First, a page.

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The production of many operational sea surface temperature products emphasise its input to meteorological forecasting models. In addition it is a key element in the understanding of major events such as La Ninã.

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Balancing the sea-level budget

26 March 2014

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Water from melting glaciers and ice sheets, along with thermal expansion of ocean water due to rising temperatures, are causing global sea-level rise. Scientists are exploiting satellite data to understand better just how much each component contributes to this devastating consequence of climate change.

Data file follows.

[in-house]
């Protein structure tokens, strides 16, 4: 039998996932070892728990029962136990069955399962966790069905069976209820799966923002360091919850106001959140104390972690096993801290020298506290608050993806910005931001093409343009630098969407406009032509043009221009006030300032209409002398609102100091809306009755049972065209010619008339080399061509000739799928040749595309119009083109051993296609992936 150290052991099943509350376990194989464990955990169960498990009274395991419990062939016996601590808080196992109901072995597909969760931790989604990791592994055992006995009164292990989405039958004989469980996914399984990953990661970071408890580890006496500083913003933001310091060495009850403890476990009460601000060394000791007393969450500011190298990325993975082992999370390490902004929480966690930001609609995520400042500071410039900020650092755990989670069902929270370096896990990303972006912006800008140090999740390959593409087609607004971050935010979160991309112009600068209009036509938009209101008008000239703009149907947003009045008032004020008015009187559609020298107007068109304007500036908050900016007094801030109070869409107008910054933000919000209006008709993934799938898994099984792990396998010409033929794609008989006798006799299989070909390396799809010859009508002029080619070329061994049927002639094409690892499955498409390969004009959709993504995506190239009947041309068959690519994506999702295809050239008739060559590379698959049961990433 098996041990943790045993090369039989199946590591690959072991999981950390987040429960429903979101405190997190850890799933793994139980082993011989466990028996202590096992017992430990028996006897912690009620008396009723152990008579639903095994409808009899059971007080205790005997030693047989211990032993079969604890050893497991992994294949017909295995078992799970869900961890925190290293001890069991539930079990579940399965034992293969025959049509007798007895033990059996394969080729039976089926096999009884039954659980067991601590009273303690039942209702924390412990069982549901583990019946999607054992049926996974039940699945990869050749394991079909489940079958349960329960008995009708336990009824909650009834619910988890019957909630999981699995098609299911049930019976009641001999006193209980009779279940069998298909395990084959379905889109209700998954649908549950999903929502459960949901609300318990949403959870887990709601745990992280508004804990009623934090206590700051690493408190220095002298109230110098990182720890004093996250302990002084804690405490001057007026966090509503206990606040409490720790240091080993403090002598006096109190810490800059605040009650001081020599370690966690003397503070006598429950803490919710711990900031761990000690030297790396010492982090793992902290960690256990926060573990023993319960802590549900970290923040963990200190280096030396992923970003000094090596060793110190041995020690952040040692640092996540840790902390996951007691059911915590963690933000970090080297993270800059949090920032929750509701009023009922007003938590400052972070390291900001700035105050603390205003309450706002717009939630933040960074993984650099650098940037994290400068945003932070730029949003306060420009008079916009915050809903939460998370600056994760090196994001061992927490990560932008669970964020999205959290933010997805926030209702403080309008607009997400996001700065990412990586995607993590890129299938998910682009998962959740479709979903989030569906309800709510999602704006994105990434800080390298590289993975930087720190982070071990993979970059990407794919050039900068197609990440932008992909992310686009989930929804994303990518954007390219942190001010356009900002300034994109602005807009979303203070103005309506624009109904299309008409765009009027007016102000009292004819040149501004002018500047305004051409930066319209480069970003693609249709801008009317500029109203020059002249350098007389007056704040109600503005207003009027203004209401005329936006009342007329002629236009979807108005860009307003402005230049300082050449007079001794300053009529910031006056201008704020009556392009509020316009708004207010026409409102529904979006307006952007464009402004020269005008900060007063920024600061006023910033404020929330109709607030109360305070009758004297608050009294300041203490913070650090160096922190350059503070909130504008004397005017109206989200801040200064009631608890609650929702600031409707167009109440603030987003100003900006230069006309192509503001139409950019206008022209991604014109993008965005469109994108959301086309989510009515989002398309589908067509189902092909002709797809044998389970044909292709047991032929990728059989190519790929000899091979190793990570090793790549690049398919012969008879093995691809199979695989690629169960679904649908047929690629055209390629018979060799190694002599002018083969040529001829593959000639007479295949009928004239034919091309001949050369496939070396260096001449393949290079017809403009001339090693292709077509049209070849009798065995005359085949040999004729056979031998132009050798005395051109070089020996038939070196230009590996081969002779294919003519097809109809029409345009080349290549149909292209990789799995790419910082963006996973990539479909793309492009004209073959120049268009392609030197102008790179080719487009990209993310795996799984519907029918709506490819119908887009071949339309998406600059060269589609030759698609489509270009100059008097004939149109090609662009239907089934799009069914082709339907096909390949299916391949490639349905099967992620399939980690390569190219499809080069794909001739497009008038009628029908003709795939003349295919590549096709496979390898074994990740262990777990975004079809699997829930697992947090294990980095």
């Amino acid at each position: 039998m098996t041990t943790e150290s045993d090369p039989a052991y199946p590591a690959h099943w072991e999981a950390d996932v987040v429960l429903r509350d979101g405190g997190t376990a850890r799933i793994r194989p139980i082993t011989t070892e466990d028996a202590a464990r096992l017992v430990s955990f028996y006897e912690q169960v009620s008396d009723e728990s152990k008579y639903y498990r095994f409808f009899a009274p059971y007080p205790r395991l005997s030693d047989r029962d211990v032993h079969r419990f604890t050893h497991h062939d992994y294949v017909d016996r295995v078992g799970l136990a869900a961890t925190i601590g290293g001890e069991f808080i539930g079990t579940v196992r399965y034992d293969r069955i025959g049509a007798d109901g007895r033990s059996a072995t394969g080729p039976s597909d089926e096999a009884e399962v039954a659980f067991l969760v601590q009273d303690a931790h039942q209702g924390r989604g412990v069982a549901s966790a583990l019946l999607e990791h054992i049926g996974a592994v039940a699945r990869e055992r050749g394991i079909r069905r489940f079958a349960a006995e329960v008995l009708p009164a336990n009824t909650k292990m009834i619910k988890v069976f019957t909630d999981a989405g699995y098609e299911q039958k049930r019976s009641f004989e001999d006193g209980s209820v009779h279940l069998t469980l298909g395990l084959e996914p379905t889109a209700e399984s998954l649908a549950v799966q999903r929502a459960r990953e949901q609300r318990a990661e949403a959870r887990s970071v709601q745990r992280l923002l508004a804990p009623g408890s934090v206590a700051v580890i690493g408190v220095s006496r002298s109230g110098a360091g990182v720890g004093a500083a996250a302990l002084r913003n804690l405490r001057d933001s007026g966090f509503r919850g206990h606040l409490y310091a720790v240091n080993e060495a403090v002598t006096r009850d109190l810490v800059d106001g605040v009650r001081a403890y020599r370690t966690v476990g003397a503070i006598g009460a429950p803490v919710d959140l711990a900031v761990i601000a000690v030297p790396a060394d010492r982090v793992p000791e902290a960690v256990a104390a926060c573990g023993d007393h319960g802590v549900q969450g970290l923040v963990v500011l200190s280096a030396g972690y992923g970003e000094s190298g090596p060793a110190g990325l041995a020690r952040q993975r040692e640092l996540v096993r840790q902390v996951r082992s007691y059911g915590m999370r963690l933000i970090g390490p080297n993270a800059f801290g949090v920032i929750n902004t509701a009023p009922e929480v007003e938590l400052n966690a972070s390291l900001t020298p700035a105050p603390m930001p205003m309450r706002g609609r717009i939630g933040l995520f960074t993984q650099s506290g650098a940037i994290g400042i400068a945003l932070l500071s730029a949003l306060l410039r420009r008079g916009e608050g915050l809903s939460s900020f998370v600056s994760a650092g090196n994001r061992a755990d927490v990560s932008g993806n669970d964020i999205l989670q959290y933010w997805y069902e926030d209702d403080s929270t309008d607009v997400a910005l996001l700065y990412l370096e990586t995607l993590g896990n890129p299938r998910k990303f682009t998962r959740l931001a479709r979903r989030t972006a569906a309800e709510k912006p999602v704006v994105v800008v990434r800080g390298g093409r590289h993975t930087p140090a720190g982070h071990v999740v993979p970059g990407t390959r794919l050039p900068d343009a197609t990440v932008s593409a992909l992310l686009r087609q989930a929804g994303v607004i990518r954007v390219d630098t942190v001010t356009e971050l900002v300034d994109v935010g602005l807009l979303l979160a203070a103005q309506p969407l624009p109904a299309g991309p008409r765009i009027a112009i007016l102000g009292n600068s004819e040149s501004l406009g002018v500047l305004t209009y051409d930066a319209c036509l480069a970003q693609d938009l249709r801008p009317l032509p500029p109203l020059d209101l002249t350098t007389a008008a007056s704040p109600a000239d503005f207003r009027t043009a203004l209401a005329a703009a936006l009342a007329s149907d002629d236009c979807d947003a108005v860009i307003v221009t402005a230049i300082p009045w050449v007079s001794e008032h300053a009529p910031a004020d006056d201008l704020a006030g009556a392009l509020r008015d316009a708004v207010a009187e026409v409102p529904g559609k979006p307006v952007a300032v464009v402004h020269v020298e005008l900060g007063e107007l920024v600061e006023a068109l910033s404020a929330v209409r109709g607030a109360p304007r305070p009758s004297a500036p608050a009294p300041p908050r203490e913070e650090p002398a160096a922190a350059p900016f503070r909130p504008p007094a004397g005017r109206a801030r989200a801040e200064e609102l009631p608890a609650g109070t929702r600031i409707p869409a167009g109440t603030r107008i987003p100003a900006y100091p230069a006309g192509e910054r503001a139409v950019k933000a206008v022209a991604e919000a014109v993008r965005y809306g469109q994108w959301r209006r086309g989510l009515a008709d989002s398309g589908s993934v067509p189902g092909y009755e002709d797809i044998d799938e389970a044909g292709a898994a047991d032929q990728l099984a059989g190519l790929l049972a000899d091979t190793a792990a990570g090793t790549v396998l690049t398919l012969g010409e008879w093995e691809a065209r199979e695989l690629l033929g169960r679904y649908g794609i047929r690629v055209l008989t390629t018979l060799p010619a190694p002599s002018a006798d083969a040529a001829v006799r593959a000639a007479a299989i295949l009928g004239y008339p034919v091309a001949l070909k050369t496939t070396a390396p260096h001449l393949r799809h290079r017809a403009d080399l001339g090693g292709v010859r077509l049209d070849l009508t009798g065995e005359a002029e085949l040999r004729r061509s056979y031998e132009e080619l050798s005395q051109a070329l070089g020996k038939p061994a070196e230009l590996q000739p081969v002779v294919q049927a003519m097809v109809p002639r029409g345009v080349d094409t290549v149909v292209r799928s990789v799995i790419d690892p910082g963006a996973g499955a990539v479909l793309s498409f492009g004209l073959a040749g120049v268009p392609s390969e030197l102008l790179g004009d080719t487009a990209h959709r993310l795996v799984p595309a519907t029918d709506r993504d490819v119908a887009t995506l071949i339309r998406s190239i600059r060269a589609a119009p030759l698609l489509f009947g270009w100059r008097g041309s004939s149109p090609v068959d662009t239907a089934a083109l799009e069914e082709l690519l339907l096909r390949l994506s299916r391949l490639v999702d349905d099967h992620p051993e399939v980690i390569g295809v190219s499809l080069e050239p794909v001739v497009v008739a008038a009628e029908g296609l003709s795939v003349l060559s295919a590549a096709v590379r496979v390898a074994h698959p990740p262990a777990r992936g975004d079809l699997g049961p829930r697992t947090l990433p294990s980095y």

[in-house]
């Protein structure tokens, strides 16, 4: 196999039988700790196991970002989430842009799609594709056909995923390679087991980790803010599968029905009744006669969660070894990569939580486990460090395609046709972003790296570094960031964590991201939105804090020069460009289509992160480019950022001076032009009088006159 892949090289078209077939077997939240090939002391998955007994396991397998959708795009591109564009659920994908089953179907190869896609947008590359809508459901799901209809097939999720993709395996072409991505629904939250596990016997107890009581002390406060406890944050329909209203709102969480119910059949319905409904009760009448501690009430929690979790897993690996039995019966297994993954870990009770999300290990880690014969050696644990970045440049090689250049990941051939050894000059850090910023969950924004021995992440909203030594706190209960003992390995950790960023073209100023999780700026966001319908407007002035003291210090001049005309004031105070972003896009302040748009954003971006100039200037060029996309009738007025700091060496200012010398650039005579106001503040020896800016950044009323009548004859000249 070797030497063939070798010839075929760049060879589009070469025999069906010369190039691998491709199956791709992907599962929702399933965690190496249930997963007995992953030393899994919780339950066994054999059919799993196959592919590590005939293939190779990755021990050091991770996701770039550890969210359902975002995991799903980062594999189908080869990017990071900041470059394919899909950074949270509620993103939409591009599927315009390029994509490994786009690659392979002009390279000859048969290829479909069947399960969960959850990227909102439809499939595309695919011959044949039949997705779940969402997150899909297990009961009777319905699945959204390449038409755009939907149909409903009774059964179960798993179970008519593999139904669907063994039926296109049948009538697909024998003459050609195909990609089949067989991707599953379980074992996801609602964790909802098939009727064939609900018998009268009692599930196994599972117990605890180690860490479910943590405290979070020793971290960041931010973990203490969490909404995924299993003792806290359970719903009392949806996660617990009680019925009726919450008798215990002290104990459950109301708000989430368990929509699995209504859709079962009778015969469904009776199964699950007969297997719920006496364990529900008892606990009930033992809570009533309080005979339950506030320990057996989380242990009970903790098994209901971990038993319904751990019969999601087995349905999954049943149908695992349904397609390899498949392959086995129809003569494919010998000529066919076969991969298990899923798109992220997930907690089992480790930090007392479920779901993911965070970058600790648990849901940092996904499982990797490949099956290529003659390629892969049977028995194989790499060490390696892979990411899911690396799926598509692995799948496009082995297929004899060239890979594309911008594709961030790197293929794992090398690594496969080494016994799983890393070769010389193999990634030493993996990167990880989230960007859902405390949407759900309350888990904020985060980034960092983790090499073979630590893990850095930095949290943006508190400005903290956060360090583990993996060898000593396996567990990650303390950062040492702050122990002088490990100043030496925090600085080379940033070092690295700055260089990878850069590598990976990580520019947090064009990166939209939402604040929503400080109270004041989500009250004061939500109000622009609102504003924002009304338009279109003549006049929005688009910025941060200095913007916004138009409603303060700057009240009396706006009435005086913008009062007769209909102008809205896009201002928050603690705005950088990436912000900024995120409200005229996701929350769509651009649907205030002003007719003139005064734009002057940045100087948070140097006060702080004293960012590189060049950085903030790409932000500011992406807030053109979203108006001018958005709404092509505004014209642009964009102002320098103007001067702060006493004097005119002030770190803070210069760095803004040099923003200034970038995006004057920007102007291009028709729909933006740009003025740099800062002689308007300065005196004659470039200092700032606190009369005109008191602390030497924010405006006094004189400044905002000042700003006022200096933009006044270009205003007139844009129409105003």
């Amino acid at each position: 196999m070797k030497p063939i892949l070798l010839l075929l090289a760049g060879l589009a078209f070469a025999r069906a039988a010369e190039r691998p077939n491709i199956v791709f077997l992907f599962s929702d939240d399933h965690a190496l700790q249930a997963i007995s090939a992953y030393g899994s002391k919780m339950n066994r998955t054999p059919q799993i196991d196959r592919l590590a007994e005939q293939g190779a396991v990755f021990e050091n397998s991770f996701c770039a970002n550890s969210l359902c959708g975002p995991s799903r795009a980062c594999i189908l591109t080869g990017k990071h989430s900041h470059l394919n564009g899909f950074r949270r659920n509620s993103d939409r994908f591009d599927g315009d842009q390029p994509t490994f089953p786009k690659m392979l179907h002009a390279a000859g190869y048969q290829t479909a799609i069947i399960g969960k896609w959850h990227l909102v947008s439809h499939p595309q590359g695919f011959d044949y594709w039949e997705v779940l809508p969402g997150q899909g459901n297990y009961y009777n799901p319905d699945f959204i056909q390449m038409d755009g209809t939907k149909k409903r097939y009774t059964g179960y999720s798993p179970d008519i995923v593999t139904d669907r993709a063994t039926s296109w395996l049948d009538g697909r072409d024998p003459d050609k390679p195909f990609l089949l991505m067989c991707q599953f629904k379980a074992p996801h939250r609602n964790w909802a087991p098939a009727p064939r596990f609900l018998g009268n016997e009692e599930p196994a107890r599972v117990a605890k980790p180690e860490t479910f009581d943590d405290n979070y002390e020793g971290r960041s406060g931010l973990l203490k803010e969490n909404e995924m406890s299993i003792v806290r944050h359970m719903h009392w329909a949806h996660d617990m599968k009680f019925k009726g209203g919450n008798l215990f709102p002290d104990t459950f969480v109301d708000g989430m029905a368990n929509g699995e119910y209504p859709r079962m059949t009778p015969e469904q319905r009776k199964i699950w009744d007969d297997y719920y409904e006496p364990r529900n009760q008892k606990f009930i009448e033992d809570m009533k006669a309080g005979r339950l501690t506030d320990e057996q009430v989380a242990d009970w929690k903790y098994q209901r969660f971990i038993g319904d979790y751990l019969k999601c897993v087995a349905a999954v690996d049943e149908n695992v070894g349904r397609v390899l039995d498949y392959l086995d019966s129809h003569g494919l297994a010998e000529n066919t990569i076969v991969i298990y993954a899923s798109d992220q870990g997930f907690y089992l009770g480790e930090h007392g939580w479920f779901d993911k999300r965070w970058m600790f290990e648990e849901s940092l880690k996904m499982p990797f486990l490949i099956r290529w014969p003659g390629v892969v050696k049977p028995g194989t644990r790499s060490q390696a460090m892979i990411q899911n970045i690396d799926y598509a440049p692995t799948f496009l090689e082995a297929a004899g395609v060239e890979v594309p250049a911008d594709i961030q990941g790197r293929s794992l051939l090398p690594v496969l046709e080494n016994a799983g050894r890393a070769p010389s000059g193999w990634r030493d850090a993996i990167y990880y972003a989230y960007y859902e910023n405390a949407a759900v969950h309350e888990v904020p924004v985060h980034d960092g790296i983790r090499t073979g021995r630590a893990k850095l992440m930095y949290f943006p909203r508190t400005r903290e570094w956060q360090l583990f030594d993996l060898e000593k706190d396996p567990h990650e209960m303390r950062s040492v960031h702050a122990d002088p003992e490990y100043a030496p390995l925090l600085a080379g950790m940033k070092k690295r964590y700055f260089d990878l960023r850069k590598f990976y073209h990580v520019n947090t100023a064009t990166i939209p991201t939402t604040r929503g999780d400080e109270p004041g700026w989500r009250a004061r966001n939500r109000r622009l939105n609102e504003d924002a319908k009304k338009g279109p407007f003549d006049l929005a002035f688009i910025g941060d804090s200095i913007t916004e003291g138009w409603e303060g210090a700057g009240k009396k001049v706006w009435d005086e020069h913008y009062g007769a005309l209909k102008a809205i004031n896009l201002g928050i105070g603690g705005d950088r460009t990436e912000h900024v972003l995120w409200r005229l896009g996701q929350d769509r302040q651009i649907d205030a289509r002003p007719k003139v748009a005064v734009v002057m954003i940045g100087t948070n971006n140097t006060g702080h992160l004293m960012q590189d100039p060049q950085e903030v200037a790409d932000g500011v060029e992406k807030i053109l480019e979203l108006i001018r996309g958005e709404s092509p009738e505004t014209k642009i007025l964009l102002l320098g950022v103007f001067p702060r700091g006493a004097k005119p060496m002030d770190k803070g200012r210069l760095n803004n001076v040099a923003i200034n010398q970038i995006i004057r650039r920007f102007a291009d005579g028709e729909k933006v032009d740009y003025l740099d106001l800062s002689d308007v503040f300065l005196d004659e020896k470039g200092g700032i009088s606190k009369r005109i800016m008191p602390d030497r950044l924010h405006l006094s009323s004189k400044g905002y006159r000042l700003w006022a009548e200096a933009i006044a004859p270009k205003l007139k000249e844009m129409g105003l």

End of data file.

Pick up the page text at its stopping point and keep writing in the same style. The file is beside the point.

Latest estimates show that global sea level is rising by about 3 mm a year, and this is one of the major threats of global warming, especially for low-lying coastal areas.

Identifying the individual contributors to sea-level rise is one of the most complicated challenges in climate science. This involves tracking water as it moves in all its forms - solid, liquid or gas - around Earth.

While Earth-observing satellites continuously map global and regional sea-level change, they can also be used to quantify the amount of water coming from various sources.

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